Are you planning the most amazing Thanksgivukkah celebration? We want to see it! Show us how you celebrated this once-in-a-lifetime double holiday in our Thanksgivukkah Celebration Photo Contest! Five winners will receive $50 Amazon gift cards.
These six original coloring activities will keep kids entertained and occupied while you put the finishing touches on your Thanksgivukkah meal.
Make a child’s Thanksgivukkah unforgettable with a donation to Project Dreidel, where 100 percent of your gift goes toward providing toys to kids in need.
When our friends at the Jewish Community Relations Council of Greater Boston asked Governor Deval Patrick to also recognize “Thanksgivukkah” as an official holiday, he was thrilled to oblige. Thanksgivukkah is now officially official in Boston and in Massachusetts!
When JewishBoston.com interviewed Mayor Menino in October, he said he would officially proclaim Nov. 28 “Thanksgivukkah” in the city of Boston. He kept his word, and we have the proclamation to prove it!
We took our video camera to the streets to find out what the people of Boston think about Thanksgivukkah. We even went to Boston City Hall for a special interview with Mayor Menino!
Share our eight original (and free!) Thanksgivukkah e-cards with family and friends to get in the double-holiday spirit.
To help you (and those celebrating with you!) light the Hanukkah candles on Thanksgivukkah, we created this easy-to-follow, printable reference guide.
This interactive service takes just a few minutes and is a meaningful way to begin your festive meal by encouraging everyone around the table to think about the miracles of both holidays and the historical events that brought us to this day.
Wondering what Mayor Thomas Menino thinks about Thanksgivukkah and its impact on the city of Boston? We asked him all about this holiday phenomenon and what it would take to declare Thanksgivukkah an official holiday in Boston.
On Thursday, Nov. 28, 2013, at the same time that Americans gorge themselves on turkey and weirdly textured cranberry desserts, American Jews will have another holiday to tend to also.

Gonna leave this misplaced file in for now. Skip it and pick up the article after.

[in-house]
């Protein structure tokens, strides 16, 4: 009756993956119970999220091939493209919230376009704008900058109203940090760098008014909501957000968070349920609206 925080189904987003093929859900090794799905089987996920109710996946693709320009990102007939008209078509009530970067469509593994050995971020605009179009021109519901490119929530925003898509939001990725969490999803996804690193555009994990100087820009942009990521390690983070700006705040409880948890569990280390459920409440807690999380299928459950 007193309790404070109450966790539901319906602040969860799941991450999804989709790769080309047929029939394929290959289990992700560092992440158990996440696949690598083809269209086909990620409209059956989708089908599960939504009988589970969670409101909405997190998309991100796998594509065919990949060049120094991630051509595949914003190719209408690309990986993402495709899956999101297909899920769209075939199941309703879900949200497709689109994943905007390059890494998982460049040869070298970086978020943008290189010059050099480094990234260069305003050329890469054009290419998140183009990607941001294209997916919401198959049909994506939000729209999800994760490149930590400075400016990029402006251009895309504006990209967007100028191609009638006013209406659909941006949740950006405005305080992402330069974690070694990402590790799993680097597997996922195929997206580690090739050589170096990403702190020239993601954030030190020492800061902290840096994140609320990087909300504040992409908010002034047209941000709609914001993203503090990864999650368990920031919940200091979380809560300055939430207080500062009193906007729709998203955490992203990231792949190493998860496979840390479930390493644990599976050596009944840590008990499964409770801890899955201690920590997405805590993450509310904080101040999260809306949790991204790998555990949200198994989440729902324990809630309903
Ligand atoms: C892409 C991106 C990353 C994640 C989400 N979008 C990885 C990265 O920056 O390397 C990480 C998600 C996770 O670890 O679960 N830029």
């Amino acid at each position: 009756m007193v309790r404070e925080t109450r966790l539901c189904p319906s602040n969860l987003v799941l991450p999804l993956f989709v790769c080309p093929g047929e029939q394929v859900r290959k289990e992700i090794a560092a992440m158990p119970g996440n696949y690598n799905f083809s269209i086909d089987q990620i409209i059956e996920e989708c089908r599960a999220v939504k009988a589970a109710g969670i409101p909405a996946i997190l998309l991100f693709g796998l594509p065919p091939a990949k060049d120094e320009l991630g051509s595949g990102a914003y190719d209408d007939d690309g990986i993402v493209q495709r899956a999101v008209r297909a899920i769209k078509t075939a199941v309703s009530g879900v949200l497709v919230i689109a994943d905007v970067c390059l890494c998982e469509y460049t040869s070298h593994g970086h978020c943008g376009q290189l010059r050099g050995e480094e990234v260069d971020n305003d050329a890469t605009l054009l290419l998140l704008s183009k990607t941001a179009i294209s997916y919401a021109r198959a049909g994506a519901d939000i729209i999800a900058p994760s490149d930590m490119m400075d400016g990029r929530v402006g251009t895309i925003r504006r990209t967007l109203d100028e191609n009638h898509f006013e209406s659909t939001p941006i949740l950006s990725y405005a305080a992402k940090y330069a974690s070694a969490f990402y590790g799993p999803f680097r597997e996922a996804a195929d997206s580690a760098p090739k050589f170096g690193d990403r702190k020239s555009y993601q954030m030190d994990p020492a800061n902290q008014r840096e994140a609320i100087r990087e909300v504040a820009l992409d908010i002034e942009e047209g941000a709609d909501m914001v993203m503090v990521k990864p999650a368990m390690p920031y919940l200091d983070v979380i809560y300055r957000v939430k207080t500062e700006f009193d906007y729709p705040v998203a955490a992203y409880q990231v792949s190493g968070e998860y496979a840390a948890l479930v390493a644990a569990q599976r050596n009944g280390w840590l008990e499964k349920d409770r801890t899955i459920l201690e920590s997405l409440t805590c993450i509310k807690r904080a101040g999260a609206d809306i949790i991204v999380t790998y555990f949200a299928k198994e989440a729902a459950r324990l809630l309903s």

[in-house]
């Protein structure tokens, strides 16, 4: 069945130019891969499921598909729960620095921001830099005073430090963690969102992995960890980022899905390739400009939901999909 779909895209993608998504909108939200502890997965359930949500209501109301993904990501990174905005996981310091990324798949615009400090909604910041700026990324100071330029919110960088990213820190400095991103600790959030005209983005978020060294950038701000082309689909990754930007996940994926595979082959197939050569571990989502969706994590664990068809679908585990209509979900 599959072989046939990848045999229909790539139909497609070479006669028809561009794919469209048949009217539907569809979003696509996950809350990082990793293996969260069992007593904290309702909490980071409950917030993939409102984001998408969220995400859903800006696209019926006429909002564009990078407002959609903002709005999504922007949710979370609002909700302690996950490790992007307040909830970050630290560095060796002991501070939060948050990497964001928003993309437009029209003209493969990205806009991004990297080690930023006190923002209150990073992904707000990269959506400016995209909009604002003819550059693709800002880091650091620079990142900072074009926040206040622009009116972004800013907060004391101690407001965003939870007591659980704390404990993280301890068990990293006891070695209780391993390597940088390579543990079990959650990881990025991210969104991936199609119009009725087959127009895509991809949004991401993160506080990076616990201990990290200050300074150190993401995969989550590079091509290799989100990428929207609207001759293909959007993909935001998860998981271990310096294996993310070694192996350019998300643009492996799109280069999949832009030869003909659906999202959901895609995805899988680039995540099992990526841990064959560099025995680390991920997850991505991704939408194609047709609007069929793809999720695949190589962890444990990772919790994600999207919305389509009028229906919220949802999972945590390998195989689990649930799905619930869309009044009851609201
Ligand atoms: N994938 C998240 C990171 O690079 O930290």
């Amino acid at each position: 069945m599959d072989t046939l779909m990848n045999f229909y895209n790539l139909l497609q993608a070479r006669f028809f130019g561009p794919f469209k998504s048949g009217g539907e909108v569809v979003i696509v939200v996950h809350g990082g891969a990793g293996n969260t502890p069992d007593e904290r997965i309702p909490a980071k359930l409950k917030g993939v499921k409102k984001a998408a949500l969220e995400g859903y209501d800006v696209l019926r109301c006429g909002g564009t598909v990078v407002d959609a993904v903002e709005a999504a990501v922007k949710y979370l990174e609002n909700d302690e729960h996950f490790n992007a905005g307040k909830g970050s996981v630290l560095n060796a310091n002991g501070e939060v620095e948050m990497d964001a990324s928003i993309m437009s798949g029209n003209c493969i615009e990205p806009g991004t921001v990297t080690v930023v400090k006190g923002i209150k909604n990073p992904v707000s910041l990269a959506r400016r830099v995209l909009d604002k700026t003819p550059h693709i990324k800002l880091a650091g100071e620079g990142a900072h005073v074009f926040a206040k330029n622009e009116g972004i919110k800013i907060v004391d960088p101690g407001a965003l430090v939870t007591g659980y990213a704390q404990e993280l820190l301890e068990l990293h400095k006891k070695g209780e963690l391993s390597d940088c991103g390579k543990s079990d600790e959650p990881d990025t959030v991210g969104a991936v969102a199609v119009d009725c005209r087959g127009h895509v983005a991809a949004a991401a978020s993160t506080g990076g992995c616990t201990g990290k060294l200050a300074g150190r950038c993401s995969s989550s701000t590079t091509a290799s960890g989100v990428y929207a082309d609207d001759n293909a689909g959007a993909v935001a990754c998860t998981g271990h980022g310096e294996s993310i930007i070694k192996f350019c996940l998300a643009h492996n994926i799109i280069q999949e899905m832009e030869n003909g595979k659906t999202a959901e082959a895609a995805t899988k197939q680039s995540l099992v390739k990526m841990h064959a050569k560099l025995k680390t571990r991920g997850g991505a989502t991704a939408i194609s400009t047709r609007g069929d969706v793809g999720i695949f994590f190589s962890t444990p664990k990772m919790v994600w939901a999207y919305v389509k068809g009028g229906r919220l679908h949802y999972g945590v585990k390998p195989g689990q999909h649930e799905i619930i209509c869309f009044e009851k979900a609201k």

This homemade menorah uses pumpkins to bring a seasonal vibe to your holiday table and is a great way to engage kids of all ages.
I know there are traditional prayers for Hanukkah, but are there alternative prayers we can bring to our table to enrich this year’s Hanukkah/Thanksgiving feast?
President Obama sends his warm wishes to all those celebrating Hanukkah—and Thanksgivukkah.
From the White House
Even if you’re not interested in trying to make sweet-potato latkes or challah-apple stuffing, you can join in the Thanksgivukkah festivities by setting a beautiful table inspired by the traditions of both holidays.
From Home & Stone
WBUR’s Sacha Pfeiffer speaks with Amy Traverso, one of Radio Boston’s food-loving regular guests, about delicious dishes that combine the best of both holidays.
Here are eight ways to celebrate Thanksgivukkah.
Plimoth Plantation’s food team created four recipes for traditional Jewish foods inspired by the 17th century—Harvest Tzimmes, Cranberry-Orange Kugel, Curd Fritters and “Good As Gelt” Pancakes.
From Plimoth Plantation
With Thanksgivukkah upon us, Slate offers this handy guide to future Hanukkah holiday overlaps.
This BuzzFeed song is cute, catchy and clever.
According to Jeff Levy, director of JewishBoston.com at Combined Jewish Philanthropies, the fusing of the two holidays may not only mean double the fun, but double the stress.
From Metro Boston